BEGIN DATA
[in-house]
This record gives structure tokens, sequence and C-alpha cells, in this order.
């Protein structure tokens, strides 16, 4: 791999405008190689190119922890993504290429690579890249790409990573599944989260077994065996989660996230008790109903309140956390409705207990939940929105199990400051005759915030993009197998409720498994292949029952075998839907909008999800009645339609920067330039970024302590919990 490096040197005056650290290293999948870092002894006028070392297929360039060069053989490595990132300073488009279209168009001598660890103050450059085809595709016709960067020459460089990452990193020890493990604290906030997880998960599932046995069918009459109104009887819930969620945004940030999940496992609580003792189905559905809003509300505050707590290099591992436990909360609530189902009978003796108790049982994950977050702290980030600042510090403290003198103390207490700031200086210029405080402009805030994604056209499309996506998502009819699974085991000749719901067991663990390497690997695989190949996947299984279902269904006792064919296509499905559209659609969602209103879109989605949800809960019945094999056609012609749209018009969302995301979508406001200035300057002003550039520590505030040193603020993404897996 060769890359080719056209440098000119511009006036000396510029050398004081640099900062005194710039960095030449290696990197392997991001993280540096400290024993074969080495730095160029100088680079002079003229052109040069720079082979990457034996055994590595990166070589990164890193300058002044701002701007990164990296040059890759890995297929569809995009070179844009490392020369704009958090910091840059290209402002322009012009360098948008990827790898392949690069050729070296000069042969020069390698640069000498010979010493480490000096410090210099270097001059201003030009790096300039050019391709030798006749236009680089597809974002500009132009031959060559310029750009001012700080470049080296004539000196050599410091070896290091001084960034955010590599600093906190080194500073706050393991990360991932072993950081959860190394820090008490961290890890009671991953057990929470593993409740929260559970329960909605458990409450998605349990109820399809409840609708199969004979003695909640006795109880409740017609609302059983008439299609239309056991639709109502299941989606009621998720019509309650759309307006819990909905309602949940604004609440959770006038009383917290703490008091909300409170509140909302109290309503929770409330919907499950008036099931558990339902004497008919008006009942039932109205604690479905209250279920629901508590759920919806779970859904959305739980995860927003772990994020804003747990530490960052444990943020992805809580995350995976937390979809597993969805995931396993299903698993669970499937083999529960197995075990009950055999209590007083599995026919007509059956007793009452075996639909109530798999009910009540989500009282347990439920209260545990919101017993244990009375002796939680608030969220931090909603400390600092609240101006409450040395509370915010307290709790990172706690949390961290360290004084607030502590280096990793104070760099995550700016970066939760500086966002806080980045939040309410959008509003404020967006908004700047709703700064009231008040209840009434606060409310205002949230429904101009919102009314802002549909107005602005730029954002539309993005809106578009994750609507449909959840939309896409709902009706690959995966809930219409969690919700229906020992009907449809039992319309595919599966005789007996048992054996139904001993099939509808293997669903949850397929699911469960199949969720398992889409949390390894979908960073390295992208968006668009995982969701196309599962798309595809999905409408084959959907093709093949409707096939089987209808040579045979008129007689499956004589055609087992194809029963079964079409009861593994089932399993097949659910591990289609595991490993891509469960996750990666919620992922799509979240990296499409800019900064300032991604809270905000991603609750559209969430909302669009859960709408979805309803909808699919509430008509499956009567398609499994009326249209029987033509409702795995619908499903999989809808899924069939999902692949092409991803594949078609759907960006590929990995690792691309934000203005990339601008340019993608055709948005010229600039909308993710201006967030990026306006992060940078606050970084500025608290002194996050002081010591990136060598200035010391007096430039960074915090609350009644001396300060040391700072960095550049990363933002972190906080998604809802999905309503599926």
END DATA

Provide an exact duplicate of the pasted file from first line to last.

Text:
[in-house]
This record gives structure tokens, sequence and C-alpha cells, in this order.
């Protein structure tokens, strides 16, 4: 791999405008190689190119922890993504290429690579890249790409990573599944989260077994065996989660996230008790109903309140956390409705207990939940929105199990400051005759915030993009197998409720498994292949029952075998839907909008999800009645339609920067330039970024302590919990 490096040197005056650290290293999948870092002894006028070392297929360039060069053989490595990132300073488009279209168009001598660890103050450059085809595709016709960067020459460089990452990193020890493990604290906030997880998960599932046995069918009459109104009887819930969620945004940030999940496992609580003792189905559905809003509300505050707590290099591992436990909360609530189902009978003796108790049982994950977050702290980030600042510090403290003198103390207490700031200086210029405080402009805030994604056209499309996506998502009819699974085991000749719901067991663990390497690997695989190949996947299984279902269904006792064919296509499905559209659609969602209103879109989605949800809960019945094999056609012609749209018009969302995301979508406001200035300057002003550039520590505030040193603020993404897996 060769890359080719056209440098000119511009006036000396510029050398004081640099900062005194710039960095030449290696990197392997991001993280540096400290024993074969080495730095160029100088680079002079003229052109040069720079082979990457034996055994590595990166070589990164890193300058002044701002701007990164990296040059890759890995297929569809995009070179844009490392020369704009958090910091840059290209402002322009012009360098948008990827790898392949690069050729070296000069042969020069390698640069000498010979010493480490000096410090210099270097001059201003030009790096300039050019391709030798006749236009680089597809974002500009132009031959060559310029750009001012700080470049080296004539000196050599410091070896290091001084960034955010590599600093906190080194500073706050393991990360991932072993950081959860190394820090008490961290890890009671991953057990929470593993409740929260559970329960909605458990409450998605349990109820399809409840609708199969004979003695909640006795109880409740017609609302059983008439299609239309056991639709109502299941989606009621998720019509309650759309307006819990909905309602949940604004609440959770006038009383917290703490008091909300409170509140909302109290309503929770409330919907499950008036099931558990339902004497008919008006009942039932109205604690479905209250279920629901508590759920919806779970859904959305739980995860927003772990994020804003747990530490960052444990943020992805809580995350995976937390979809597993969805995931396993299903698993669970499937083999529960197995075990009950055999209590007083599995026919007509059956007793009452075996639909109530798999009910009540989500009282347990439920209260545990919101017993244990009375002796939680608030969220931090909603400390600092609240101006409450040395509370915010307290709790990172706690949390961290360290004084607030502590280096990793104070760099995550700016970066939760500086966002806080980045939040309410959008509003404020967006908004700047709703700064009231008040209840009434606060409310205002949230429904101009919102009314802002549909107005602005730029954002539309993005809106578009994750609507449909959840939309896409709902009706690959995966809930219409969690919700229906020992009907449809039992319309595919599966005789007996048992054996139904001993099939509808293997669903949850397929699911469960199949969720398992889409949390390894979908960073390295992208968006668009995982969701196309599962798309595809999905409408084959959907093709093949409707096939089987209808040579045979008129007689499956004589055609087992194809029963079964079409009861593994089932399993097949659910591990289609595991490993891509469960996750990666919620992922799509979240990296499409800019900064300032991604809270905000991603609750559209969430909302669009859960709408979805309803909808699919509430008509499956009567398609499994009326249209029987033509409702795995619908499903999989809808899924069939999902692949092409991803594949078609759907960006590929990995690792691309934000203005990339601008340019993608055709948005010229600039909308993710201006967030990026306006992060940078606050970084500025608290002194996050002081010591990136060598200035010391007096430039960074915090609350009644001396300060040391700072960095550049990363933002972190906080998604809802999905309503599926």